This biography is from a paper by George H. Yater originally presented at the 1991 annual meeting of the Lewis and Clark Trail Heritage Foundation in Louisville and subsequently published in "Nine Young Men from Kentucky," a May 1992 supplementary publication of We Proceeded On, the official publication of the Lewis and Clark Trail Heritage Foundation
Private George Gibson is the least known of the nine young men from Kentucky, almost nothing is known of him. He was a native of Pennsylvania-Mercer County, on the Ohio border north of Pittsburgh-but was probably reared in Kentucky. You may have the idea by now that Kentucky was populated in its early days exclusively by Virginians, but that's not true. Pennsylvanians came by the thousands-and to understand why, just look at the map. The Ohio River begins at Pittsburgh and flows right to Kentucky-a ready-made easy access.
Gibson was said to be a fine hunter and horseman and played the violin-but I'll bet he called it a fiddle. Sergeant Ordway, in his journal, indicates that Gibson was something of an Indian interpreter and that there was some rivalry with George Drouillard in this regard. That is difficult to accept, however. If Gibson were acquainted with some Indian dialects it would have been that of the Ohio Indians-the Algonquin language family and a knowledge useless west of the Mississippi.1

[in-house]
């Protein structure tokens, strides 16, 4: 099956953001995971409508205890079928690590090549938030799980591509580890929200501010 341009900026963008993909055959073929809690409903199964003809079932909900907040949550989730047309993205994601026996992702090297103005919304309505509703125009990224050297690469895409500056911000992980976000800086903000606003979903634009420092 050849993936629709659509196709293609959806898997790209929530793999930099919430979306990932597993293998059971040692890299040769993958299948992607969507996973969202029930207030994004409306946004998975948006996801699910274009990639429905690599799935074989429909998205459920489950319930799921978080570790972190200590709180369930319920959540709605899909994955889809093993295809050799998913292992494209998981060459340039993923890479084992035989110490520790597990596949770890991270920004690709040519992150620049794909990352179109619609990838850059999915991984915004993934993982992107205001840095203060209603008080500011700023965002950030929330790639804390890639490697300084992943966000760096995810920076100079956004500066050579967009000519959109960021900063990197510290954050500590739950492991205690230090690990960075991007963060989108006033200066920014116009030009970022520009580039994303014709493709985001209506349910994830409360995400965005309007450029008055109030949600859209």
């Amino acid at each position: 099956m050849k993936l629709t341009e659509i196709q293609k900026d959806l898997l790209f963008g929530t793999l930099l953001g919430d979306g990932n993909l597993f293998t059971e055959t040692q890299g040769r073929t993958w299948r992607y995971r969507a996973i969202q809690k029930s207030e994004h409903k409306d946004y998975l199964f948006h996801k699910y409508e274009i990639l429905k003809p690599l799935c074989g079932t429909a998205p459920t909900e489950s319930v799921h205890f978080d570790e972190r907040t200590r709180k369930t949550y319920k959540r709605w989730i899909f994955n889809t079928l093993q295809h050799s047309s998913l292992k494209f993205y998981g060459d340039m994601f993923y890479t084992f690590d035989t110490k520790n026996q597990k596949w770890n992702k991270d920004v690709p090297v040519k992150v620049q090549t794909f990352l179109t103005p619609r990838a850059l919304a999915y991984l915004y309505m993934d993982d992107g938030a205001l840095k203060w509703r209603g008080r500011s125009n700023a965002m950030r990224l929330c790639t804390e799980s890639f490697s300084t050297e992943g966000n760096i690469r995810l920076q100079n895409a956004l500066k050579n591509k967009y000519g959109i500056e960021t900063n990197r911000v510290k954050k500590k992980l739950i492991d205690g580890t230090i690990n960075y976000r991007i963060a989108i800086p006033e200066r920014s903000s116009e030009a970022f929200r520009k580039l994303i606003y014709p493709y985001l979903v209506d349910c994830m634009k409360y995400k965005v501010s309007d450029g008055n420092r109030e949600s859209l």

Gibson was married after the Expedition and died in St. Louis in 1809. That is the extent of present knowledge. His story, like that of so many other Expedition members, belongs to the short and simple annals of the poor.2